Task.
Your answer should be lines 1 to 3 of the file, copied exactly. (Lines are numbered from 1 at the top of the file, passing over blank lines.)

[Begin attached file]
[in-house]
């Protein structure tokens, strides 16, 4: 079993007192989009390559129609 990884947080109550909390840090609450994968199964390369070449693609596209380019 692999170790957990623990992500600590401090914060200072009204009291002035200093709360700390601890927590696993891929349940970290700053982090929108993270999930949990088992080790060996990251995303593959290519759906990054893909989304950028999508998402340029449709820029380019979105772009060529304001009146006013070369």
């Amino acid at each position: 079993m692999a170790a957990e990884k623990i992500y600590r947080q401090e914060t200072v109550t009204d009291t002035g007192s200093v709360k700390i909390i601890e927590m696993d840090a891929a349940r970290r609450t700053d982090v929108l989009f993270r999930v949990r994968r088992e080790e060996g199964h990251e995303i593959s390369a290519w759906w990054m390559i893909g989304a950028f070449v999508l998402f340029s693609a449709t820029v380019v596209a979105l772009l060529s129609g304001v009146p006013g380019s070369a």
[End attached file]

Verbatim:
[in-house]
């Protein structure tokens, strides 16, 4: 079993007192989009390559129609 990884947080109550909390840090609450994968199964390369070449693609596209380019 692999170790957990623990992500600590401090914060200072009204009291002035200093709360700390601890927590696993891929349940970290700053982090929108993270999930949990088992080790060996990251995303593959290519759906990054893909989304950028999508998402340029449709820029380019979105772009060529304001009146006013070369």
């Amino acid at each position: 079993m692999a170790a957990e990884k623990i992500y600590r947080q401090e914060t200072v109550t009204d009291t002035g007192s200093v709360k700390i909390i601890e927590m696993d840090a891929a349940r970290r609450t700053d982090v929108l989009f993270r999930v949990r994968r088992e080790e060996g199964h990251e995303i593959s390369a290519w759906w990054m390559i893909g989304a950028f070449v999508l998402f340029s693609a449709t820029v380019v596209a979105l772009l060529s129609g304001v009146p006013g380019s070369a």